How to protect your business from explosive growth

By Bernard Jansen

Not all entrepreneurs struggle for sales. Some panic because things are going too well.

  • Sales are growing exponentially.
  • New branches are opening up.
  • Regional expansion is taking place.
  • More staff are coming on board.
  • The phones are ringing, clients are queuing.

Now what?

Instead of struggling to get things off the ground, owners in this position struggle to keep things together. A weird place to be.

Crucially the question is, “what is the role of marketing in this high growth environment?” You’d think it is the last thing the entrepreneur should worry about. But it’s not. Marketing is probably the only thing that can help a high growth business keep together.

You see, there are two types of marketing. External marketing, aimed at getting buy-in from customers, and internal marketing, aimed at getting buy-in from employees. Both are built on top of a distinctive brand.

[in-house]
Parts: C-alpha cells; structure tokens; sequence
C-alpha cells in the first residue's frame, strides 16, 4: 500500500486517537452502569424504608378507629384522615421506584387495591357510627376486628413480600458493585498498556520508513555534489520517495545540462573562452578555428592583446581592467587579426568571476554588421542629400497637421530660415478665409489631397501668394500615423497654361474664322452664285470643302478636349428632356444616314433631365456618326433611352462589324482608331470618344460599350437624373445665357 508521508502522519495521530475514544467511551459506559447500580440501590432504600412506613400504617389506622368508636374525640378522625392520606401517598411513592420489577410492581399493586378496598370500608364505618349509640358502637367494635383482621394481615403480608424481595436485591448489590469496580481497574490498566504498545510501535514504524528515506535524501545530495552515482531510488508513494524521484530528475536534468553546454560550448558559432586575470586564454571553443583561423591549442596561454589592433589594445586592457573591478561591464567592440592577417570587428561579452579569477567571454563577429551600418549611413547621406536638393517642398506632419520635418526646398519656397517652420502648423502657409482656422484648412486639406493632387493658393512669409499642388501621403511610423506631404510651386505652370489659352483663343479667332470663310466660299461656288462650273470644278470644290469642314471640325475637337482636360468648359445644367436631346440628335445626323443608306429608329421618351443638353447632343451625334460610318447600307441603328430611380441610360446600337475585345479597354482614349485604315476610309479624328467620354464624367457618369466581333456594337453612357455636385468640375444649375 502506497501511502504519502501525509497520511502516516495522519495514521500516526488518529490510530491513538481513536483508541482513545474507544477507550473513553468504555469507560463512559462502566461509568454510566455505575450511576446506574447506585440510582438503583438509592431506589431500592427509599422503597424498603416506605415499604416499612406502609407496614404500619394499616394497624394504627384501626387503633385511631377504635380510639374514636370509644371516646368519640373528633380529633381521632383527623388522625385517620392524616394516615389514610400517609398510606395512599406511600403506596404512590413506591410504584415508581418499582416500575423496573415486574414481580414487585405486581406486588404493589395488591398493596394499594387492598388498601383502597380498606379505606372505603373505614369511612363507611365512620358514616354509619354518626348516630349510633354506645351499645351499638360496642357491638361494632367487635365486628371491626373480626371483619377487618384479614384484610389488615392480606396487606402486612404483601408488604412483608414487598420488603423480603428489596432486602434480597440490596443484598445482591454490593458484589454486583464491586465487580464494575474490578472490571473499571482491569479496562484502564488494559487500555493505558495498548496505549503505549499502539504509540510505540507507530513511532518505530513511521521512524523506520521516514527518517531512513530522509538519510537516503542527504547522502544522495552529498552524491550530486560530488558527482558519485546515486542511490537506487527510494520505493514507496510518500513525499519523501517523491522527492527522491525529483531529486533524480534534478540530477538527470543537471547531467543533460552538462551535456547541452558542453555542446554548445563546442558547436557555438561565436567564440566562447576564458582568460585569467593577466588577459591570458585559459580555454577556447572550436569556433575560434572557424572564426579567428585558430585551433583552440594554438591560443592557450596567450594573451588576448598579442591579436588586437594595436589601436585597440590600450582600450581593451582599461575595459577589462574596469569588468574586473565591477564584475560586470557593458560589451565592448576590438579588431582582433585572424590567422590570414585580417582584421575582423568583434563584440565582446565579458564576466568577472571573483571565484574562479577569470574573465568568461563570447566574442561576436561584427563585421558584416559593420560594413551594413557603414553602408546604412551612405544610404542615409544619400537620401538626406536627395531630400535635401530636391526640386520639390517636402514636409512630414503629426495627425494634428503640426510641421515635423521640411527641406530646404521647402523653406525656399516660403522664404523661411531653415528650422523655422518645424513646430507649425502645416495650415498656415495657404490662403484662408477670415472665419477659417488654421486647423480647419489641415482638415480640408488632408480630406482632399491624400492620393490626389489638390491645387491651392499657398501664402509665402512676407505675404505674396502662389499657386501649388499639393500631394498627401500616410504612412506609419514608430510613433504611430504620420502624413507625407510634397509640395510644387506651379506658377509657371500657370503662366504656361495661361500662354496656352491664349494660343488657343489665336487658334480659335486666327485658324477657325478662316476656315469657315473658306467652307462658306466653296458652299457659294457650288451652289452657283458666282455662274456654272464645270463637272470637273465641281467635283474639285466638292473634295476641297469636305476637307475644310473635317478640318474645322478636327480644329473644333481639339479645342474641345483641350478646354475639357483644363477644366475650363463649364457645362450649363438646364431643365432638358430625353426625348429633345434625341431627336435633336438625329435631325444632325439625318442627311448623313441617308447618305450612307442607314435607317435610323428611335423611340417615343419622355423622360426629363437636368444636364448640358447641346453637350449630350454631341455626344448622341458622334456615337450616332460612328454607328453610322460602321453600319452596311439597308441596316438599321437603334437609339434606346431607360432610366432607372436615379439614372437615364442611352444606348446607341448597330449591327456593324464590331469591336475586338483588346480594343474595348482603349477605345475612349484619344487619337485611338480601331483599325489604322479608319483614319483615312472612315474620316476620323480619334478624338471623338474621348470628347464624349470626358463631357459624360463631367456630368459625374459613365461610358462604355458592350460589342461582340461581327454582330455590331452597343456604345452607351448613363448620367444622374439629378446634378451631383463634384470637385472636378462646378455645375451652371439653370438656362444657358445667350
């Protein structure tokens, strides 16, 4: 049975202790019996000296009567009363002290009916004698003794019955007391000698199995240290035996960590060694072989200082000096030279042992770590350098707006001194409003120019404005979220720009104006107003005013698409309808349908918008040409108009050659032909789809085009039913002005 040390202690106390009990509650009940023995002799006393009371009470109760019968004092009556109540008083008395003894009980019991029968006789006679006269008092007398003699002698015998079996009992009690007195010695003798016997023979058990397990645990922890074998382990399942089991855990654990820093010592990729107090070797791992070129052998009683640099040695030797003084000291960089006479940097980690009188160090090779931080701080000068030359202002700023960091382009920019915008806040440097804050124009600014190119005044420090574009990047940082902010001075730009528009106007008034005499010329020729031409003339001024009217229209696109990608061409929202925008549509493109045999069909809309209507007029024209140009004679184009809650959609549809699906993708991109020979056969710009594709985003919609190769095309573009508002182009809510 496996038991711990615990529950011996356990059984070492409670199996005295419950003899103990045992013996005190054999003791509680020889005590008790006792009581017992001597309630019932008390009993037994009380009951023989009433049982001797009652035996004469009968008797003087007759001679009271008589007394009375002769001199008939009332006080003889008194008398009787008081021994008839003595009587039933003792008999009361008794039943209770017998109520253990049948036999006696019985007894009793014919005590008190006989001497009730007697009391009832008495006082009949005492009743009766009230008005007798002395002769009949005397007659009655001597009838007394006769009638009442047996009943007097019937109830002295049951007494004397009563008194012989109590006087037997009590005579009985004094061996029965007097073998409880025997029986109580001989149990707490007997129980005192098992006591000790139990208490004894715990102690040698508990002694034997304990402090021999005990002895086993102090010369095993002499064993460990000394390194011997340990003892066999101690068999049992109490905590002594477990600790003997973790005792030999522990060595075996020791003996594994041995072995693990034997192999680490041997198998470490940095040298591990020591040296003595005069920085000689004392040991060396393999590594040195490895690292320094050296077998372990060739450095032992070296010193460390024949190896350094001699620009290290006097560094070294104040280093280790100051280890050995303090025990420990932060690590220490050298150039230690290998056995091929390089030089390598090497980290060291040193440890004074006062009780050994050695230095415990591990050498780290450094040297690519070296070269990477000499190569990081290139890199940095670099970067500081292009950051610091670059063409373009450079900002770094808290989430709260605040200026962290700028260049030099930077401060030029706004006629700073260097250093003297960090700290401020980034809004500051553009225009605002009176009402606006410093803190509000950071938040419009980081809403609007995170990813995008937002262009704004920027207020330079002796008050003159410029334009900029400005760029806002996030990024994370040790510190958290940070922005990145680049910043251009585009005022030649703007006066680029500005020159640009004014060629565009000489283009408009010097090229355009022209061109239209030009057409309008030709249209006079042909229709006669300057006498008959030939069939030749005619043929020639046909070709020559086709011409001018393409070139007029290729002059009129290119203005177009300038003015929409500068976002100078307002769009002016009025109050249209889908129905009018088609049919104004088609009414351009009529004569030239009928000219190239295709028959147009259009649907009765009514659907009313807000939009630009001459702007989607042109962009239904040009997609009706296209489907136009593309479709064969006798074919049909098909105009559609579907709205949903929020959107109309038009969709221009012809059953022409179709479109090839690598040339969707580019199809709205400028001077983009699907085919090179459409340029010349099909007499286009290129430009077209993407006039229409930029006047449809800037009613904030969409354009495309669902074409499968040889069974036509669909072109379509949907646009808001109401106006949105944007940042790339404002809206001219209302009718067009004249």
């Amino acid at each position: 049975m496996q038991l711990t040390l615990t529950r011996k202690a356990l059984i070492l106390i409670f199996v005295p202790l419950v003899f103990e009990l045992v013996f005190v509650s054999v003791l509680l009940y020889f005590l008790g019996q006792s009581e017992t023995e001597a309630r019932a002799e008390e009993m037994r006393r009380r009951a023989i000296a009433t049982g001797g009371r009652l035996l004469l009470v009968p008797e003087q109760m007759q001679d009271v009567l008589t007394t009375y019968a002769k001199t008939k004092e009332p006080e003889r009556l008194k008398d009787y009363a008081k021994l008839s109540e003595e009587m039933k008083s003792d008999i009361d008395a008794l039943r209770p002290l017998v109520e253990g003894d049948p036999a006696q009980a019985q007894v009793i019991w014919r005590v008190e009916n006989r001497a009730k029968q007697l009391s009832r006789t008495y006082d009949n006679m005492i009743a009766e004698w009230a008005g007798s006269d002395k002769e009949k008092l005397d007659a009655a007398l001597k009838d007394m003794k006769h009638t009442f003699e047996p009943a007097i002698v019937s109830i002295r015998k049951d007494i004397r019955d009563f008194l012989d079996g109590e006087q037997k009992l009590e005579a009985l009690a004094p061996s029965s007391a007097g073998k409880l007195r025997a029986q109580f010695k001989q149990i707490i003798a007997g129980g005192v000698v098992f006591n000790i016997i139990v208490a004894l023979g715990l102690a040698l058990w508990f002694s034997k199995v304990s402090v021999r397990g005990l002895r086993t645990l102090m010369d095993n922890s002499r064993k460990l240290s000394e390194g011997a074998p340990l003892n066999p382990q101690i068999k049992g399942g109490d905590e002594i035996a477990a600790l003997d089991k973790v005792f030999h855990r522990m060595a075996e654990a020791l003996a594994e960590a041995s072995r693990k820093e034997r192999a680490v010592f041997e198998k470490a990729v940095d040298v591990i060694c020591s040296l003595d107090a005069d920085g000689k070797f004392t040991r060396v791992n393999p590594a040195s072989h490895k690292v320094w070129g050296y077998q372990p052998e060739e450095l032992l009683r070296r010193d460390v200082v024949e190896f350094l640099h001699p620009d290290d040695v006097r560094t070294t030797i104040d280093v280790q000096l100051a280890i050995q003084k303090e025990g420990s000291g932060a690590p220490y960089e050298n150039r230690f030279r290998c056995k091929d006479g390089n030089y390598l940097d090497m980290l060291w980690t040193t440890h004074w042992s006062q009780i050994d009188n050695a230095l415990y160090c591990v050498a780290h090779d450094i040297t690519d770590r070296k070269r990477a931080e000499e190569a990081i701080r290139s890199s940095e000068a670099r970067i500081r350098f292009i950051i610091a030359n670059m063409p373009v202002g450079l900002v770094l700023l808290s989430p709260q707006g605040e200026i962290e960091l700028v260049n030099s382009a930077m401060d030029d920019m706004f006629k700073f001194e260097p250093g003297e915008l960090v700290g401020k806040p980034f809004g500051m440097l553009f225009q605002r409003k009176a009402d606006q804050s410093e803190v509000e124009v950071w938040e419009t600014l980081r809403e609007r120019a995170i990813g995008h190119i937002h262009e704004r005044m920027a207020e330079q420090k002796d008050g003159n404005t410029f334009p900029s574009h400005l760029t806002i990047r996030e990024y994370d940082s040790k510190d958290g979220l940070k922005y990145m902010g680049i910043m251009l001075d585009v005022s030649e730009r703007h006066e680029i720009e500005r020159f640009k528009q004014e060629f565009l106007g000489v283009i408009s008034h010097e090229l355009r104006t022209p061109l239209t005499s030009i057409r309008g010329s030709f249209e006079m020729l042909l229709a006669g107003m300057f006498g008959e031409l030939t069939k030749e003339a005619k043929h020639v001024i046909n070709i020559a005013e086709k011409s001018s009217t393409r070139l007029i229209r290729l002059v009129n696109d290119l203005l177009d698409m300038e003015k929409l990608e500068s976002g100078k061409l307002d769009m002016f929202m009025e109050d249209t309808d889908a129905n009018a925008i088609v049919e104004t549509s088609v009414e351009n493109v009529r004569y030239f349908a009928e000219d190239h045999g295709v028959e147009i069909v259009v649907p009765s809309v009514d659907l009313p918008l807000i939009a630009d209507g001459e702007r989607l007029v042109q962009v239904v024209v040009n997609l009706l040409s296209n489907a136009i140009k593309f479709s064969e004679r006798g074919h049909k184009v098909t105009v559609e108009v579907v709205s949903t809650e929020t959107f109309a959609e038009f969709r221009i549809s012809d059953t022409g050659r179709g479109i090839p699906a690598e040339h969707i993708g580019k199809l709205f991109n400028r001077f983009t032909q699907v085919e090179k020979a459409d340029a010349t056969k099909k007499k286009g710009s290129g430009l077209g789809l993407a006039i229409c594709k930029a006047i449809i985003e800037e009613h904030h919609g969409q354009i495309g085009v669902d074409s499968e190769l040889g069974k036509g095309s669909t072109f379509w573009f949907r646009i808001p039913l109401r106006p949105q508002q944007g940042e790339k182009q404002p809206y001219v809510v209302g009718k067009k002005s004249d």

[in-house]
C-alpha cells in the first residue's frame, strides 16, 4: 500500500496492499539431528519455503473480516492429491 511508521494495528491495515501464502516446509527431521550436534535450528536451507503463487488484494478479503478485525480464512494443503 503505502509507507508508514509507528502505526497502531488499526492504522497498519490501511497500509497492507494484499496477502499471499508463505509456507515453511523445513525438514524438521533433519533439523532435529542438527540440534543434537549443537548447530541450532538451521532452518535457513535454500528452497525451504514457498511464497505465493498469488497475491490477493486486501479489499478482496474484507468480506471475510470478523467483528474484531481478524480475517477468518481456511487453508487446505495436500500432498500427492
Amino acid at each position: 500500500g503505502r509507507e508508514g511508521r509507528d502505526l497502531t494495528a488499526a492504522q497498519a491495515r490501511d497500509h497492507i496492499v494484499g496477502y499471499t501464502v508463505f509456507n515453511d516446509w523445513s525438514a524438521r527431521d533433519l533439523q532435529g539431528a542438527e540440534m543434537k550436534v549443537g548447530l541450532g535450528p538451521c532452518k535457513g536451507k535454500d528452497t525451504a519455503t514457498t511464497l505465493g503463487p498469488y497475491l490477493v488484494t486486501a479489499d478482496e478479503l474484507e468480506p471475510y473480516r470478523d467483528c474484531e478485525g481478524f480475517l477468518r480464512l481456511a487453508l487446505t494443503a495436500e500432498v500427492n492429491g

When your business is small, you rely on your physical presence to keep things together. You are the brand. But at some point the business will outgrow you. No longer will you be able to keep a personal eye on everything. You lose direct control.

It is at this point that you want your personal vision, values and mission transferred onto a corporate brand that represents your ideals, even when you are not around. It is a marketing discussion that focusses on selling the business to itself and builds a culture that reflects the way you want things done.

The problem is that most entrepreneurs leave internal brand building too late because they are too operationally focused during the startup years and view marketing, including the crucial task of brand building, as a money sucking nuisance really.

Marketing is not just a discussion about growing sales with customers. It is also a discussion about achieving internal alignment, through employee buy-in. It is probably the most important marketing discussion a young business should have.

Ultimately a well defined company brand becomes the glue that keeps it all together. Just ask Google, which started as a two man show 17 years ago and became the biggest company in the world by market cap this past week.

Image credit: Flickr